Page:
Dinah Washington (August 29, 1924 – December 14, 1963) was a blues, R&B and jazz singer. Because of her strong voice and emotional singing, she is known as the "Queen of the Blues". Despite dying at the early age of 39, Washington became one of the most influential vocalists of the twentieth century, credited among others as a major influence on Aretha Franklin. She is a 1986 inductee of the Alabama Jazz Hall of Fame.
Washington was born Ruth Lee Jones in Tuscaloosa, Alabama. Her family moved to Chicago while she was still a child. As a child in Chicago she played piano and directed her church choir. She later studied in Walter Dyett's renowned music program at DuSable High School. At 16 as Ruth Jones, she toured the United States' black gospel circuit with Roberta Martin accompanying her at the piano. There was a period when she both performed in clubs as Dinah Washington while singing and playing piano in Sallie Martin's gospel choir as Ruth Jones.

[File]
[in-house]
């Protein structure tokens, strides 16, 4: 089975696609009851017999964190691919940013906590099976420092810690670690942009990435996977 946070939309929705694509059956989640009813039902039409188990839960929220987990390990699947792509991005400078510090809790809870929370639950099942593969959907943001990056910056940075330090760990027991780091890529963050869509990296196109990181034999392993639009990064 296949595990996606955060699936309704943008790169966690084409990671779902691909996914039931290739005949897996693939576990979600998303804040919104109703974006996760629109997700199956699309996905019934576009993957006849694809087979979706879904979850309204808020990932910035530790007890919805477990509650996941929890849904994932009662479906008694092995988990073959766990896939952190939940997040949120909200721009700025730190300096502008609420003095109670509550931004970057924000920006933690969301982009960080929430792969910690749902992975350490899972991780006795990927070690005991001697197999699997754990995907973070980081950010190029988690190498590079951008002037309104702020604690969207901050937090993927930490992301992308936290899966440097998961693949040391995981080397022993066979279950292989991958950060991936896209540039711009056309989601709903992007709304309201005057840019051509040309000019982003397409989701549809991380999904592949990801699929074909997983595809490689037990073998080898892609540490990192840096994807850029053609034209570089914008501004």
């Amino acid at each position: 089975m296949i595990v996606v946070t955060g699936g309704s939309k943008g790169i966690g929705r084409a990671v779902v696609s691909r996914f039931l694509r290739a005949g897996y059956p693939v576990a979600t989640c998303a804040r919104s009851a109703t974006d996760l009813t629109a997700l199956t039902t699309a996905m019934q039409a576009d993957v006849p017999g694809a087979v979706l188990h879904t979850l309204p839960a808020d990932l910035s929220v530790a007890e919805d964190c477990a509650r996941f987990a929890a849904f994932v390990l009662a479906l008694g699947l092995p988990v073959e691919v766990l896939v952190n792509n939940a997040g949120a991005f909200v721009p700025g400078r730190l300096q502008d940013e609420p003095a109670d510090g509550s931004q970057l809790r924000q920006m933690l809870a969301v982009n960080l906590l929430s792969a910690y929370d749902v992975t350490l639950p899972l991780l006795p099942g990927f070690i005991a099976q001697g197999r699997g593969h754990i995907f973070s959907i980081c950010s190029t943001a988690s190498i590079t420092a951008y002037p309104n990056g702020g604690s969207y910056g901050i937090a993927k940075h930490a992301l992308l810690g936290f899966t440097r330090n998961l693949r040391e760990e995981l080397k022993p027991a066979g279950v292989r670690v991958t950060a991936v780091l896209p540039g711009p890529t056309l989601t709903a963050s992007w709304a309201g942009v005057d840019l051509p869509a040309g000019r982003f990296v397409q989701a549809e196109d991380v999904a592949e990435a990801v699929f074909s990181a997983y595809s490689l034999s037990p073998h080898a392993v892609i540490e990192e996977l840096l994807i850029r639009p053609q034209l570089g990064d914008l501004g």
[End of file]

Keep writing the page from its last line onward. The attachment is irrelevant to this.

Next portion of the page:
Her penetrating voice, excellent timing and crystal-clear enunciation added her own distinctive style to every piece she performed. While making extraordinary recordings in jazz, blues, R&B and light pop contexts, Washington refused to record gospel music despite her obvious talent in singing it. She believed it wrong to mix the secular and the spiritual, and after she had entered the non-religious professional music world she refused to include gospel in her repertoire. She began performing as a teenager in 1942 and soon joined Lionel Hampton's band. There is some dispute about the origin of her name. Some sources say the manager of the Garrick Stage Bar gave her the name Dinah Washington, while others say Hampton selected it.